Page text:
Everyone knows it's easier to watch race cars go around and around for three days in the Honda Grand Prix of St. Petersburg if you have alcohol in your bloodstream. Luckily, the city has a new lineup of bars within walking distance of the track. — Sarah Gerard, Times correspondent
Fuel up on Friday at the new Durty Nelly's with $2 domestics and $3 imports until 7 and $3-$4 drinks the rest of the night. Recently moved from its short-term home on the 600 block of Central, Nelly's is now in the BayWalk Midcore building at 149 First Ave. N, next door to a Starbucks and a parking garage (can it get more perfect?).
Here you can take respite from the sun while picking up the details of the day's races on the seven flat-screen TVs in the newly renovated space. That's not to say, however, that this Irish pub doesn't come with its requisite amount of grunge. Most of the crowd feeding the jukebox will be clad in black shirts and marked with tattoos.
"A lot of the old people still come to Durty Nelly's," says part-owner Steve Smith, who, along with his partner Mike Pestke, spent $10,000 sprucing up their new unit. "We've also had an injection of new people that normally wouldn't travel that far away from the (downtown bar) scene."
If you stay an extra night, check out Nelly's on Monday for $1 PBRs. On Tuesday, it's the "Ink and Drink" special, where a tattoo will get you 25-cent drafts, which include Smithwick's, New Castle, Blue Moon and Boddingtons. Nelly's also has about 25 bottle imports and five or so kinds of cider.
But you're the kind who likes to drive fast, am I right? The Bishop Tavern and Lounge is just a block away at 260 First Ave N. With a recently opened second-story lounge and nightly DJs spinning the latest hip-hop, this is the place to relive bad decisions you made in college and kick butt in beer pong.
With "Thirst Thursdays" (ladies drink free until midnight) and "Funked Fridays," the Bishop is all about consumption. Drafts include Strongbow, Purple Haze, Shock Top and New Castle, along with the standard Natty Light, Bud Select and Yuengling and a full selection of quality liquors.
Expect to see a slightly better-kept crowd here, and expect to see them up close, because you'll rarely find this place not packed. If you're looking for a little escape from the madness, you can duck into one of two "private" rooms, furnished with leather sofas, a pool table and little thru-traffic.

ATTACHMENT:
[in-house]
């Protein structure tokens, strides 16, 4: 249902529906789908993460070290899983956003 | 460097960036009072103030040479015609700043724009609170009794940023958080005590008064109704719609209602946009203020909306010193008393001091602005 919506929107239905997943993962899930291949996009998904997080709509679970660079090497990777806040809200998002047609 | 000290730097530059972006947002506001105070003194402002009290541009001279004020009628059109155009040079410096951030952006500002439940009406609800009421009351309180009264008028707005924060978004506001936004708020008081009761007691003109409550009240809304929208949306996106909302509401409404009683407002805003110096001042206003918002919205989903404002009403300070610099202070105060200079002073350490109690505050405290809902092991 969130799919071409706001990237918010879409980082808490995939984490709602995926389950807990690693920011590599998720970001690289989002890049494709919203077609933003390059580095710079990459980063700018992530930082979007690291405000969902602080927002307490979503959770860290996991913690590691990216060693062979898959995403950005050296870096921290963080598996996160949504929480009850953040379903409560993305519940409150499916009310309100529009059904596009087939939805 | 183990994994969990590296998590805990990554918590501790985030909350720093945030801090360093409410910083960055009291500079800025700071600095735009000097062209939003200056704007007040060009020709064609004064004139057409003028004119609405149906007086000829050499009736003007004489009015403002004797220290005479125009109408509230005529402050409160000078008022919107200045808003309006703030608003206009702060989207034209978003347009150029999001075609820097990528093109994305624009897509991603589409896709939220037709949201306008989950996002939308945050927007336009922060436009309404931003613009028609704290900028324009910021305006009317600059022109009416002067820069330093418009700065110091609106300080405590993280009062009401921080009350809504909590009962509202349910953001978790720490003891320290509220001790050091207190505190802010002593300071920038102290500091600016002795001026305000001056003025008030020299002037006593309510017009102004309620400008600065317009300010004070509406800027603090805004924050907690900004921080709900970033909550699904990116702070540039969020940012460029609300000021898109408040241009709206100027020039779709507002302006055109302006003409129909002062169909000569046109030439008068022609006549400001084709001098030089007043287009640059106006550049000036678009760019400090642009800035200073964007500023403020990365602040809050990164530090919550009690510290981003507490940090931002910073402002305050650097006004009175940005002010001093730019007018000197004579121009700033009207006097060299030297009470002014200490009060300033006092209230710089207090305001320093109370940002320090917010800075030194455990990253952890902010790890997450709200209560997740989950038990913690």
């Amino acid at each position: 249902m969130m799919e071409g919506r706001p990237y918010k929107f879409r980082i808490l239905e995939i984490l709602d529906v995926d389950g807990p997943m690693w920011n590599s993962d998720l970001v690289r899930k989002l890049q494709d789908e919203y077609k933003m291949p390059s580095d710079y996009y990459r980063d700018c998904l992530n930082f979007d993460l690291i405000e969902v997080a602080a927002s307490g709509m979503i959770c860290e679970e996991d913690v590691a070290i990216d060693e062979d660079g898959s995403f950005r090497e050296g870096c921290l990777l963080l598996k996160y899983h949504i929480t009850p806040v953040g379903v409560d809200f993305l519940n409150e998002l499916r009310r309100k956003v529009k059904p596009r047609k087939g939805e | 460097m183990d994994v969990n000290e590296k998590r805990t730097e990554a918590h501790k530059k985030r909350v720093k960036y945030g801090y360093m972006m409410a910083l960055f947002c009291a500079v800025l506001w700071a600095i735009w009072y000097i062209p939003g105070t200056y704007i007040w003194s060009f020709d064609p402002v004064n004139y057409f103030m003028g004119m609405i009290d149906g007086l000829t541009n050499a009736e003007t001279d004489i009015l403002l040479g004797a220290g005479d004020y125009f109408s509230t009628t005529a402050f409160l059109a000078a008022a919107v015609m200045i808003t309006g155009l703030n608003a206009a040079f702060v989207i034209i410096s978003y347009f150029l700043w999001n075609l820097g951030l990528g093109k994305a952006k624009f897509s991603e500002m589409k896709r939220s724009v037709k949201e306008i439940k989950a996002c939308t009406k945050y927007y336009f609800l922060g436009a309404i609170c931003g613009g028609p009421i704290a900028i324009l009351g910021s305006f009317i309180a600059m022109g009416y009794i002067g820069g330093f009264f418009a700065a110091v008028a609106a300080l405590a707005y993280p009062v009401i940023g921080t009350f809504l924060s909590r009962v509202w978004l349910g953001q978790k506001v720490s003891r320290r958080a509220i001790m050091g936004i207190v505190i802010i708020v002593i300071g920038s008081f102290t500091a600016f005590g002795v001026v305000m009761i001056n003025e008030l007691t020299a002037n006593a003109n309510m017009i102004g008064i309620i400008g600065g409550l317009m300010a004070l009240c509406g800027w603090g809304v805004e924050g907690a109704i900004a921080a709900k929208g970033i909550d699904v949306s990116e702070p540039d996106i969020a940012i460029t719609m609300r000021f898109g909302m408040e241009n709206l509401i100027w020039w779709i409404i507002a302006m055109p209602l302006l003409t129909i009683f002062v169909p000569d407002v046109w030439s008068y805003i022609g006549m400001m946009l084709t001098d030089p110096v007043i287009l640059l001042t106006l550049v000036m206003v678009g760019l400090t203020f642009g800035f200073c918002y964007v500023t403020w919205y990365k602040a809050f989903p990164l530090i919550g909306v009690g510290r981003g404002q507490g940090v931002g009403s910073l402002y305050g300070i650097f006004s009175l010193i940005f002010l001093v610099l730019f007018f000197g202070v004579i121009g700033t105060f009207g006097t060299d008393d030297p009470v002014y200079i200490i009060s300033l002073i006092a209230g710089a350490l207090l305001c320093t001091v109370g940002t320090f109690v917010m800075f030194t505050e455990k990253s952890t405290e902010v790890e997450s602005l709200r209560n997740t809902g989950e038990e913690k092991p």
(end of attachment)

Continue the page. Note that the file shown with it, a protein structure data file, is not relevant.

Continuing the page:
Or if you're dressed to impress, you might want to check out the upstairs Lounge. With two floors, three balconies and VIP tables, the Lounge is slightly classier than the college party downstairs.
Sinful Saturdays at the Bishop mean no cover all night, which is crucial if you plan to continue on to Club Sinn's amateur night, one more block down at 340 First Ave. N, where you're bound to spend all your money on, uh, entertainers.
Technically, they're dancers who strip down to bikinis. On a stage with a stripper pole and mirrors. You get the picture. (Owner Heather Rardin, 35, is the former manager of bikini bar Mermaids in St. Pete Beach.)
You're probably not here to consume high-quality booze, so don't be surprised by the offerings. At least they have $2 shot specials and $2.50 Miller bottles on Saturdays.
If you're not the kind of bar-hopper who wants to see a lot of skin, there's always the option of playing pool in the corner while your friends get lap dances by the heavily curtained front windows. There is also a decent number of bar games and TVs to avert your attention from the lady gyrating next to you.
Walk around the block to Crowley's at 269 Central Ave. for its huge beer menu (listing origin, style and alcohol content) and Irish-American food, then finish your lap at the recently renovated Pelican Pub, 18 Second St. N. It's next door to the also renovated Jannus Landing, now called Jannus Live. Reopened in December, Pelican Pub is part of the much larger project to reawaken the Jannus complex, at First Avenue N and Second Street, spearheaded by new owners Jeff Knight and Bill Edwards.
Stripped of much of its former character, the new Pelican's saving grace seems to be the couple of flat-screen televisions mounted above the bar and its (much-needed) refinishing of the bathrooms.
Otherwise, it's a good place to feel sleepy at the end of an otherwise wild evening while watching boxing and listening to the Red Hot Chili Peppers. Every city needs a bar like this, but keep an eye on your tab because drink prices have been revamped as well. (Premium wells now run you $5.50.)
If you've finished this raucous evening with time to spare, you may want to check out some live music at the recently opened Fubar, 658 Central Ave., across from the old Durty Nelly's. Or, if you liked the Irish pub atmosphere at Crowley's, jig on over to Paddy Burke, just a block southwest at First Avenue S and Fourth Street. Or try having a smoke next door to Crowley's at Central Cigars' new Tap Room, where you can pair a glass of wine with a fine stogie.